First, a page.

Every day over the past few weeks has brought news of another cabinet pick by President-elect Donald Trump that shocks, worries and frustrates those who support clean energy and seek to fight climate change.
But will Trump’s chosen team stifle the booming U.S. clean energy industries, undercut emerging energy innovation, and doom the world to a hotter climate and rising seas?
Well, there’s a lot we don’t know at this point, and there’s also a lot to be worried about.
Trump’s picks represent a massive break with the Obama administration, and could enable big oil to wield significant influence in the new administration (though oil ties to the White House are nothing new).
Rex Tillerson, CEO of ExxonMobil, America’s largest oil company, is set to become Secretary of State. The former governor of oil-behemoth state Texas, Rick Perry, is supposed to head the Department of Energy. Meanwhile, the proposed head of the Environmental Protection Agency, Oklahoma Attorney General Scott Pruitt, is a long-time oil ally.
The selections are also notably going to major industry leaders, with deep corporate ties, which appears to break Trump’s campaign promises to focus on the working class and avoid special interests.
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Many of the candidates have also made statements questioning the science behind climate change. That’s a worrisome point of view for leaders of energy and environmental departments.
However, there’s a lot of momentum behind both established American clean energy industries and many of the already-enacted energy policies, regulations and departments. Market drivers and the dropping cost of technology have contributed greatly to the rise of solar and wind energy, as well as the decline of coal. The abundance of cheap domestic natural gas has made coal far less competitive.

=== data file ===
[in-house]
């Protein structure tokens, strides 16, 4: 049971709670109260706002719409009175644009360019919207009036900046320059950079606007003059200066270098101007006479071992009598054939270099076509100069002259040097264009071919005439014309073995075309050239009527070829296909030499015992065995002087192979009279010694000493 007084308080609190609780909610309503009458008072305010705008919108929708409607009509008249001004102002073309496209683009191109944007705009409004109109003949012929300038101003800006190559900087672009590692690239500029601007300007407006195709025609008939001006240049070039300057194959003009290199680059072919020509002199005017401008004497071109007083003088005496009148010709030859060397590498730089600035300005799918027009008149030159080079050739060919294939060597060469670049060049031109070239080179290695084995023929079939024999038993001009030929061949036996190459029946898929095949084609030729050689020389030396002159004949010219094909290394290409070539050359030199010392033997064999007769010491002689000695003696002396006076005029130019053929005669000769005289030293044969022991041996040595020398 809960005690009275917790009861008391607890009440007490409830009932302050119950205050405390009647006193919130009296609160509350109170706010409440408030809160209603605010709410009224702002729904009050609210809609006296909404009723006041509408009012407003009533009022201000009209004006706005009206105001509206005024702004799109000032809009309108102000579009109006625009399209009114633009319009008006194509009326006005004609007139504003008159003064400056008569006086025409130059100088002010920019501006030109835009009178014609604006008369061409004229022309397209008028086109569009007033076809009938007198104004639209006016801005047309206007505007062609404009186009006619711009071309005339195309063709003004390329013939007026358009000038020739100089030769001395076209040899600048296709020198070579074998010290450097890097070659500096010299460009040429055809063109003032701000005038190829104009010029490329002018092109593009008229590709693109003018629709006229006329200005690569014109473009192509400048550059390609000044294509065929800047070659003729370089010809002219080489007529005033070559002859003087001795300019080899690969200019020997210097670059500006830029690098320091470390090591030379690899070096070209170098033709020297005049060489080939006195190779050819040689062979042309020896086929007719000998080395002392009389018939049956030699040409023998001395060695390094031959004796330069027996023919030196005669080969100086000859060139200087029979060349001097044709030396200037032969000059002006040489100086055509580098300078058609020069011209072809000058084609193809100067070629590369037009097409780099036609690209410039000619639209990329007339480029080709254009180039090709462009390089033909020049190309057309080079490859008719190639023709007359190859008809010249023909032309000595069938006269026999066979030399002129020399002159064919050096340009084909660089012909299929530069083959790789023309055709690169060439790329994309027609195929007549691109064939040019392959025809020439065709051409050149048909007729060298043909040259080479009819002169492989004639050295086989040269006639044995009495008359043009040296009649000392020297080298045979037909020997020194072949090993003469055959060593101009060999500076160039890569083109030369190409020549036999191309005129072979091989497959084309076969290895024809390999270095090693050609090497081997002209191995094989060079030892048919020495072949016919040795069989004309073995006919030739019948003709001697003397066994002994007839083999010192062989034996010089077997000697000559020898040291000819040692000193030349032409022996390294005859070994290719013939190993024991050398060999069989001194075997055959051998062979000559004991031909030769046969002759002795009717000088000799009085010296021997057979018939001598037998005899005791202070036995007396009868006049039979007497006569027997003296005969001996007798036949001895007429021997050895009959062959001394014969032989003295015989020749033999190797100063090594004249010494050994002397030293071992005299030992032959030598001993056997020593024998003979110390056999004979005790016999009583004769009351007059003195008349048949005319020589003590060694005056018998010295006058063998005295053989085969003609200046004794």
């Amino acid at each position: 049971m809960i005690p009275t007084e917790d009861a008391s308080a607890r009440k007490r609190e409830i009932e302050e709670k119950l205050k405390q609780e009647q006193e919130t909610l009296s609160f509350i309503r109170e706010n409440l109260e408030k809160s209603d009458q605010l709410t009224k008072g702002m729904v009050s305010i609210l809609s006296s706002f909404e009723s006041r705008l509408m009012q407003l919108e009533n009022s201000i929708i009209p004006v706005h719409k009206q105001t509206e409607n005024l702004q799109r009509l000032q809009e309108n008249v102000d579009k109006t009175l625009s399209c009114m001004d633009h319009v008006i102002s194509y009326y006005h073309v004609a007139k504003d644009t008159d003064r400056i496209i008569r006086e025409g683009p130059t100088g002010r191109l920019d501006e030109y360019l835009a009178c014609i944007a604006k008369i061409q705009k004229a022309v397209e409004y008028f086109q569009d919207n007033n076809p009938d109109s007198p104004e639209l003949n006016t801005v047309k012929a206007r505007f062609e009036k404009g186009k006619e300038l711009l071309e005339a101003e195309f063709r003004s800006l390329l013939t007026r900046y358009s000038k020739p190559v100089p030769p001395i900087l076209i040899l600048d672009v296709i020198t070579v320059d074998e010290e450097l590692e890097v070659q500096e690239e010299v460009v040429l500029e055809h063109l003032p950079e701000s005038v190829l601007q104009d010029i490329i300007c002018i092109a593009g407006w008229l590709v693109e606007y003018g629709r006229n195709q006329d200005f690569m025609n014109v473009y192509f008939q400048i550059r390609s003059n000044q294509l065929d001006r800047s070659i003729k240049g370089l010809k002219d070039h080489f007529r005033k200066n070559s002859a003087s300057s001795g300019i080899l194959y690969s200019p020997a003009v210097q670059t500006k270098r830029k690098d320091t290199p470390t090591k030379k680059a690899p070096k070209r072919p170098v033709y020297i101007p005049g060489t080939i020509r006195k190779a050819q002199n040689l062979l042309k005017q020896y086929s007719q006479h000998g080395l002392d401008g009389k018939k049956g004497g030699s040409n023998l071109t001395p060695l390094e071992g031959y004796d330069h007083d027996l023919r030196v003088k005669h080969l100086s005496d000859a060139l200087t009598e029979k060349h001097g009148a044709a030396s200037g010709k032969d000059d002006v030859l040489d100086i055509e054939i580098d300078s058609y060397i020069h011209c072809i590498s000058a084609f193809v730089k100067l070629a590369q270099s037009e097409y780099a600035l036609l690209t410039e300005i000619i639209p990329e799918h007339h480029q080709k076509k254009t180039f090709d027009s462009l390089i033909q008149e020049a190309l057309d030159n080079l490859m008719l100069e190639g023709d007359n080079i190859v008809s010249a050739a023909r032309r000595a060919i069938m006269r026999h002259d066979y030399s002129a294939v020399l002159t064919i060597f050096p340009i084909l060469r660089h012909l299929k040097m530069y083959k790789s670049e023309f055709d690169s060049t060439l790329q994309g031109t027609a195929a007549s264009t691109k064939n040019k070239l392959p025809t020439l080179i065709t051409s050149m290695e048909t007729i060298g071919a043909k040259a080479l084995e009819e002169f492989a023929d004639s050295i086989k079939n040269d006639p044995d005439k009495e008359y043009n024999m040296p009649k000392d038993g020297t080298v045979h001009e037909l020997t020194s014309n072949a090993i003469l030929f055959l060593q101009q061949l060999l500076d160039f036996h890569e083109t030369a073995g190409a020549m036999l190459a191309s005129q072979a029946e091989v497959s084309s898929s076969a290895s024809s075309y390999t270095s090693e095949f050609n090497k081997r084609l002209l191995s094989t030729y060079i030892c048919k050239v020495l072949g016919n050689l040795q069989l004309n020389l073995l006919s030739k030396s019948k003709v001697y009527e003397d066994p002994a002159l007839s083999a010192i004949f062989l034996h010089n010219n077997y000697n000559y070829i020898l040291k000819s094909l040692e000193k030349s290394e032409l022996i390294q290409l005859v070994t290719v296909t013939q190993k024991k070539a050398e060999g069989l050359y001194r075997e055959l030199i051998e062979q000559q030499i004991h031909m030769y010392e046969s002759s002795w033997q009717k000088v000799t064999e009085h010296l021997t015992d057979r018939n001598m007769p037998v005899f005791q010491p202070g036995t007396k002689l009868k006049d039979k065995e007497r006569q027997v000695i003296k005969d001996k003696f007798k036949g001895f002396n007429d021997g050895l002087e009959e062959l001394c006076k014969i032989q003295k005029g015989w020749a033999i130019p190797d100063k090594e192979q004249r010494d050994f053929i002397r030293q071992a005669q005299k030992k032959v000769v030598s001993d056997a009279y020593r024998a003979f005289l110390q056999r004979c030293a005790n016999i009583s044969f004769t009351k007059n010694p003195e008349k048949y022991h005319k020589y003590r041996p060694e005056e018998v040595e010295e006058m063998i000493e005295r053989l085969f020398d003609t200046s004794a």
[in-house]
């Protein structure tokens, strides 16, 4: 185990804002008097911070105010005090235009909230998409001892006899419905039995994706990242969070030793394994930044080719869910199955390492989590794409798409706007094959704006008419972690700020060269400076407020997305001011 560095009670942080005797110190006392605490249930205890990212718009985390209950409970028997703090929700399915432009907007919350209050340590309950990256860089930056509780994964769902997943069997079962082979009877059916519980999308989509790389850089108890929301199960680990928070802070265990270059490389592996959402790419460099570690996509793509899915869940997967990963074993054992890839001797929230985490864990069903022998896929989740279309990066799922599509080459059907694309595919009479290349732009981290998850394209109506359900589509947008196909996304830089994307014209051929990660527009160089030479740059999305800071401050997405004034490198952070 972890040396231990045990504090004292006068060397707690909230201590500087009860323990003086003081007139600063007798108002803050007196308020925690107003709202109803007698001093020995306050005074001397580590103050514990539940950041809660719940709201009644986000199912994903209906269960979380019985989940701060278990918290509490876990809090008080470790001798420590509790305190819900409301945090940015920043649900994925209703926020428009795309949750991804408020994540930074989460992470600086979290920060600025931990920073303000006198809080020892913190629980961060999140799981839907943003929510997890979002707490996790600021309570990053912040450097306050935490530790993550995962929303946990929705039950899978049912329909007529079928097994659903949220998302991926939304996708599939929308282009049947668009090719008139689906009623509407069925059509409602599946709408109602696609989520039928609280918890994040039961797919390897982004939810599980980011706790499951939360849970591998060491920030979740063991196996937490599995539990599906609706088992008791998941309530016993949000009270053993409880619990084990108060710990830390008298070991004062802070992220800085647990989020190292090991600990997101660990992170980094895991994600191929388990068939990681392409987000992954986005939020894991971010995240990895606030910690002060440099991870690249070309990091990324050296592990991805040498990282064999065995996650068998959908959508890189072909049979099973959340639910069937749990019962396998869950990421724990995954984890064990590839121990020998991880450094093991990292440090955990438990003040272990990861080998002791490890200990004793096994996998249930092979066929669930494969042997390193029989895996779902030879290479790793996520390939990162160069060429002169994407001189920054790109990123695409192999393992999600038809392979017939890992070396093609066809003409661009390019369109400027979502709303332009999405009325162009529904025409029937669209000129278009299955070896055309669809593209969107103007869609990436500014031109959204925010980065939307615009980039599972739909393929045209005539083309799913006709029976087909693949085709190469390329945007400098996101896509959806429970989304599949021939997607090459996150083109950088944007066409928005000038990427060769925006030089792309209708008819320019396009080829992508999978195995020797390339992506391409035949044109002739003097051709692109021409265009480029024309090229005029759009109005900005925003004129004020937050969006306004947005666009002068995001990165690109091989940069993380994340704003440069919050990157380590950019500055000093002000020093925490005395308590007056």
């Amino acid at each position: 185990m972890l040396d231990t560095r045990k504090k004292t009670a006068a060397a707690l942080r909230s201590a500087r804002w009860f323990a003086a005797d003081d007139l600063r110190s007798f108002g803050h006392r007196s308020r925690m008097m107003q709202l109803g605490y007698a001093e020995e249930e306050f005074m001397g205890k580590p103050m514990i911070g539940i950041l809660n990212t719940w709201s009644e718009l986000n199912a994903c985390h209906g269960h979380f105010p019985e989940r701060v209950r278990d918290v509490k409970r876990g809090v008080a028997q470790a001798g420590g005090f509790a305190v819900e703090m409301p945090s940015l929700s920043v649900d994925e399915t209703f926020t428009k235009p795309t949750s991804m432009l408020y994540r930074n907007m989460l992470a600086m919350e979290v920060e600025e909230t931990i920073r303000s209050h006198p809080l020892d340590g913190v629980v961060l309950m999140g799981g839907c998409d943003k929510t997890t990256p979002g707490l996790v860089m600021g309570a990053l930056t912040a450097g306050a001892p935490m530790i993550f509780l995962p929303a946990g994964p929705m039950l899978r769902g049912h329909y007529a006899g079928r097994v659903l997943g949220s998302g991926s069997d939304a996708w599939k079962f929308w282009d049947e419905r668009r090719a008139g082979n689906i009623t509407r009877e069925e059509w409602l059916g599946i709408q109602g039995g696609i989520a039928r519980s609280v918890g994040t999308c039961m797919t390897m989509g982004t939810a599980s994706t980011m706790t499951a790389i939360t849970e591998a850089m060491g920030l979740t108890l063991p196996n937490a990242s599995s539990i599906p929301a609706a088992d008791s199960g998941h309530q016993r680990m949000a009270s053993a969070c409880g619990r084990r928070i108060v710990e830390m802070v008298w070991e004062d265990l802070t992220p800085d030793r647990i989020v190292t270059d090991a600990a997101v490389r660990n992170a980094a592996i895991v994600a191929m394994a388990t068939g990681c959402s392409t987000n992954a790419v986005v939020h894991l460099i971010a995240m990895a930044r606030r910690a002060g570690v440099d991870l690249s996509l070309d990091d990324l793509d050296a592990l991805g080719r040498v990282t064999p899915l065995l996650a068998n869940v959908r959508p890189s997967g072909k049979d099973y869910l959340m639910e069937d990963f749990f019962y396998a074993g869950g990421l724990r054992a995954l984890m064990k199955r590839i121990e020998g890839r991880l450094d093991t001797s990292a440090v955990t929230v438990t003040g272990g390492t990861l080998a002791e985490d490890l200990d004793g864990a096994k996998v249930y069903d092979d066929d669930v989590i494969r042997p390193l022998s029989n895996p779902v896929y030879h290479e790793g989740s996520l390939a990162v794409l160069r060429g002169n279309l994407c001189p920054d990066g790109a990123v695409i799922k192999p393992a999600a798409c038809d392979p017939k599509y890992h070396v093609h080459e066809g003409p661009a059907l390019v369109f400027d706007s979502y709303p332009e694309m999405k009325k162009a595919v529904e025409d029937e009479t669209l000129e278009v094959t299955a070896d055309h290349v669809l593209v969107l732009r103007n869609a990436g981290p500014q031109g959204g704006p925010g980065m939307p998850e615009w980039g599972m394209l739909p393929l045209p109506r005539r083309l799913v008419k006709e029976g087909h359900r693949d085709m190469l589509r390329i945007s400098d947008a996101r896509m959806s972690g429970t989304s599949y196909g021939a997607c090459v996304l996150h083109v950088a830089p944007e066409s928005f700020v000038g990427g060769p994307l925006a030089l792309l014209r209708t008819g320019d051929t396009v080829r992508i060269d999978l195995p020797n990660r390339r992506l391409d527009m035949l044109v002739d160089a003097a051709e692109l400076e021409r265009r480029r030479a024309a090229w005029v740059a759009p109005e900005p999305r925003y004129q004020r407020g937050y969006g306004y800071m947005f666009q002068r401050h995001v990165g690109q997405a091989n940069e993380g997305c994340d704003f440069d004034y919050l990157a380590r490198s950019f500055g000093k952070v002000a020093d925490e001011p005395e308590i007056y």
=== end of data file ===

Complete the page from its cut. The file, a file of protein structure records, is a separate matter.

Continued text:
The wind industry has some potential advocates in the administration. Perry oversaw Texas’ emergence as the biggest wind industry market in the U.S. Trump’s pick for ambassador to China, Iowa Governor Terry Branstad, ushered in Iowa’s huge wind industry and signed one of the country’s early renewable portfolio standards.
At the same time, government programs like ARPA-E — which gives out small grants to energy research projects — have long had bipartisan support. The Department of Energy’s loan guarantee program was originally established as part of the Energy Policy Act of 2005, which was signed by George W. Bush (who himself had deep oil connections) and passed by a Republican-controlled Congress.
Programs that can create jobs and help grow industries can sometimes get support from both sides of the aisle.
Trump has called for a major investment in American infrastructure. Perhaps, if convinced, that could include clean energy and electrical grid infrastructure.
Billionaire Bill Gates appears more optimistic than many that Trump could maintain a government budget for energy technology research and development. Gates had a brief phone call with Trump two weeks ago in which the Microsoft co-founder pushed the idea that if America leads in energy innovation, it’s a good deal for the country. Gates also just announced a new $1 billion fund to invest in energy technology.